To put this in context I used to br a service engineer with IBM so and quite handy and confident about fiddling witg things, but point and shoot camera maintenance without the proper gear isn't for the feint hearted

Hence the concern....
Ross_D 6 841 1 United Kingdom
28 Jun 2019 4:04PM

Quote:criteria concerning how expensive a sensor is to clean might be


Agreed. I always chickened out of cleaning the sensor on the various cameras I have owned. However, I bit the bullet and decided to 'home clean' the sensor on my current camera, a Fuji. I used a Visible Dust EZ cleaning kit and it was simplicity itself ! Each kit contains sufficient swabs and fluid for 5 cleans which works out about 7 per clean.
lobsterboy Plus
16 14.9k 13 United Kingdom
28 Jun 2019 4:12PM

Quote:So, I'm looking at an Olympus PEN EPL-8.


The Pens are great but tend to rely on the back screen for a lot of functions. The EM10 mkIII may be a better bet as you have more dials to get at functions quickly. I use the EM-10 in the city and it's just brilliant, with the pancake lens I can drop it into a coat pocket and barely notice the weight.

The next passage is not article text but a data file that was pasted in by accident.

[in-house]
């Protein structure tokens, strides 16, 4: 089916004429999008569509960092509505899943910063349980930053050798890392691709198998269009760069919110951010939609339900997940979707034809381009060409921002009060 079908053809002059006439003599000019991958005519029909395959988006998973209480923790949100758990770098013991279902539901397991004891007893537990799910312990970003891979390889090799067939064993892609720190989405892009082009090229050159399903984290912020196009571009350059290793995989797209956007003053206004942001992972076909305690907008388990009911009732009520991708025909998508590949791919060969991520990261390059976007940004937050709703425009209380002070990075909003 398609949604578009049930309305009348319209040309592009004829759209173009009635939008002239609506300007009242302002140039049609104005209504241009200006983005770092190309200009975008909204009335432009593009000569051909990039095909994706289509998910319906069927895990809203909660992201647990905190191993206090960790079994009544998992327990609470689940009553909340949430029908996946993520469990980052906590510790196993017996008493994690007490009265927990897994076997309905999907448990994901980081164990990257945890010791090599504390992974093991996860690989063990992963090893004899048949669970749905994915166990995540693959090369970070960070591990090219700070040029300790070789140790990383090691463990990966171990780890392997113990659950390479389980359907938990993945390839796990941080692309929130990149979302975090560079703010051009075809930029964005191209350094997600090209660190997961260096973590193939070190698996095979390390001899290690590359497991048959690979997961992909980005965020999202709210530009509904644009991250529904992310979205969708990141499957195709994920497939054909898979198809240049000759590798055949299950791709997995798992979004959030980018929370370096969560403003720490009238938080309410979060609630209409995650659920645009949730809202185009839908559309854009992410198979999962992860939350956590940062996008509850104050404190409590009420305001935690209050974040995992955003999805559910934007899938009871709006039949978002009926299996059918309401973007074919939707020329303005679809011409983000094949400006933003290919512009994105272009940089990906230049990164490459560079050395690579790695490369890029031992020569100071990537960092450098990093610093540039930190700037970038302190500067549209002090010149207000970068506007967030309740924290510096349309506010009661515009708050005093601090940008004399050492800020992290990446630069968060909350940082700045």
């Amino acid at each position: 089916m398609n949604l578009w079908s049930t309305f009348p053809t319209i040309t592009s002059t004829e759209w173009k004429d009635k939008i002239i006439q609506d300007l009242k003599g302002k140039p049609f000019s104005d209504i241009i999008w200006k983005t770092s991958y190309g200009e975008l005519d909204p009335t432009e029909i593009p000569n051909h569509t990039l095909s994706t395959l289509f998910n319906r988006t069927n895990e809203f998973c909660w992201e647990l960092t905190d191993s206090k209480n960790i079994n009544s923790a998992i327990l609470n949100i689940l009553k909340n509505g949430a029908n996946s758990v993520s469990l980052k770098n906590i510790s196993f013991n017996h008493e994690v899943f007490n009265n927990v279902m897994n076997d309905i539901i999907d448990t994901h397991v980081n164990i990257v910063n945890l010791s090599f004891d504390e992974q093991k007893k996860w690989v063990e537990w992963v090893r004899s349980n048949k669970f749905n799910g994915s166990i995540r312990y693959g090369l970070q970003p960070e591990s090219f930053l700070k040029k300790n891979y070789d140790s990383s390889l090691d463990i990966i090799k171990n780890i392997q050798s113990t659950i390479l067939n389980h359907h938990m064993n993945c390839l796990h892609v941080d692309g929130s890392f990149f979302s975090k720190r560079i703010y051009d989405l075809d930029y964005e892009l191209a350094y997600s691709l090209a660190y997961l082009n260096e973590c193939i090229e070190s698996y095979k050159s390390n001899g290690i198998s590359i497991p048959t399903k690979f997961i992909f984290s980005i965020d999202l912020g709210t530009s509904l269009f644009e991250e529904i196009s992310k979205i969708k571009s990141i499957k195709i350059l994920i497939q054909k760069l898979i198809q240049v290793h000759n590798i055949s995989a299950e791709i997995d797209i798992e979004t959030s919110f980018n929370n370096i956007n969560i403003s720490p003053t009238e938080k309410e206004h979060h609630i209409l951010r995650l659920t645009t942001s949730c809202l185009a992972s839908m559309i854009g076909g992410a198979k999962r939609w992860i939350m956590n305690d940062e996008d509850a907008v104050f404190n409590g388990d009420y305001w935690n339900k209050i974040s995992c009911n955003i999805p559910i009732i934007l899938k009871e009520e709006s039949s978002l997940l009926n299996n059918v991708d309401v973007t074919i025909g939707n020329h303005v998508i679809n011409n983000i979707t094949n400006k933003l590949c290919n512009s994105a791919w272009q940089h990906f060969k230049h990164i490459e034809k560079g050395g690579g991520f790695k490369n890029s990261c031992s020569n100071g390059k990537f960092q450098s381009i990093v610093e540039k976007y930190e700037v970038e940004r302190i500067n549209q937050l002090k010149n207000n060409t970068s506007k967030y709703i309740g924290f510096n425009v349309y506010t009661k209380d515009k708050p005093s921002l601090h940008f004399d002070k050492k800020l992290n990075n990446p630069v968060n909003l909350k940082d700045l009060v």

DaveRyder Plus
6 3.9k 2 United Kingdom
28 Jun 2019 4:18PM

Quote: I use the EM-10 in the city and it's just brilliant, with the pancake lens I can drop it into a coat pocket and barely notice the weight.


I can agree with that - I've an E-M10ii and use a Panosonic 12-32 a lot and it's a sharp little lens (downside there no manual focus on this lens) or when travelling a Tamron 14-150 (although this is then not a pocket size but neither is it too heavy on a wrist strap).

Chris_L 6 5.5k United Kingdom
28 Jun 2019 5:17PM
So long as your new camera uses removable lenses you will be able to clean the sensor without disassembling the camera so don't let that put you off the Micro Four Thirds range. If you plan to shoot a fair amount of video then go for Panasonic, if it's nearly always stills then get an Oly with the amazing IBIS.